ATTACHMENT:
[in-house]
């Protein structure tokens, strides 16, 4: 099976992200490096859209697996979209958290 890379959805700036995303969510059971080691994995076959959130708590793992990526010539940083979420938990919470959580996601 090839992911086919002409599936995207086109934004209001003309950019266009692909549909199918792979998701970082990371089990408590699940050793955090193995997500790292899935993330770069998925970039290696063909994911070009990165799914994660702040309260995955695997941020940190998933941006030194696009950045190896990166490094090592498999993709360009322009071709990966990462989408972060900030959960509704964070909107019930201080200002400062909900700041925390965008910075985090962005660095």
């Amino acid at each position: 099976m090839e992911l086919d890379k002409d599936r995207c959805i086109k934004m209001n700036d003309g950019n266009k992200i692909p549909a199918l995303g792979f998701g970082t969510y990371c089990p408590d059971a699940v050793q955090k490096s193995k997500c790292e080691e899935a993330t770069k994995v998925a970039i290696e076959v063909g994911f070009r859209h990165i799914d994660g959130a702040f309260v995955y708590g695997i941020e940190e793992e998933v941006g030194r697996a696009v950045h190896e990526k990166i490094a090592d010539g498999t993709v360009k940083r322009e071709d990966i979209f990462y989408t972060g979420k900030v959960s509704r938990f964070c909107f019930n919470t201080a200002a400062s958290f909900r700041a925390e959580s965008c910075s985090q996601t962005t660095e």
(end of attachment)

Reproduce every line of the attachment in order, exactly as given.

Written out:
[in-house]
């Protein structure tokens, strides 16, 4: 099976992200490096859209697996979209958290 890379959805700036995303969510059971080691994995076959959130708590793992990526010539940083979420938990919470959580996601 090839992911086919002409599936995207086109934004209001003309950019266009692909549909199918792979998701970082990371089990408590699940050793955090193995997500790292899935993330770069998925970039290696063909994911070009990165799914994660702040309260995955695997941020940190998933941006030194696009950045190896990166490094090592498999993709360009322009071709990966990462989408972060900030959960509704964070909107019930201080200002400062909900700041925390965008910075985090962005660095």
């Amino acid at each position: 099976m090839e992911l086919d890379k002409d599936r995207c959805i086109k934004m209001n700036d003309g950019n266009k992200i692909p549909a199918l995303g792979f998701g970082t969510y990371c089990p408590d059971a699940v050793q955090k490096s193995k997500c790292e080691e899935a993330t770069k994995v998925a970039i290696e076959v063909g994911f070009r859209h990165i799914d994660g959130a702040f309260v995955y708590g695997i941020e940190e793992e998933v941006g030194r697996a696009v950045h190896e990526k990166i490094a090592d010539g498999t993709v360009k940083r322009e071709d990966i979209f990462y989408t972060g979420k900030v959960s509704r938990f964070c909107f019930n919470t201080a200002a400062s958290f909900r700041a925390e959580s965008c910075s985090q996601t962005t660095e």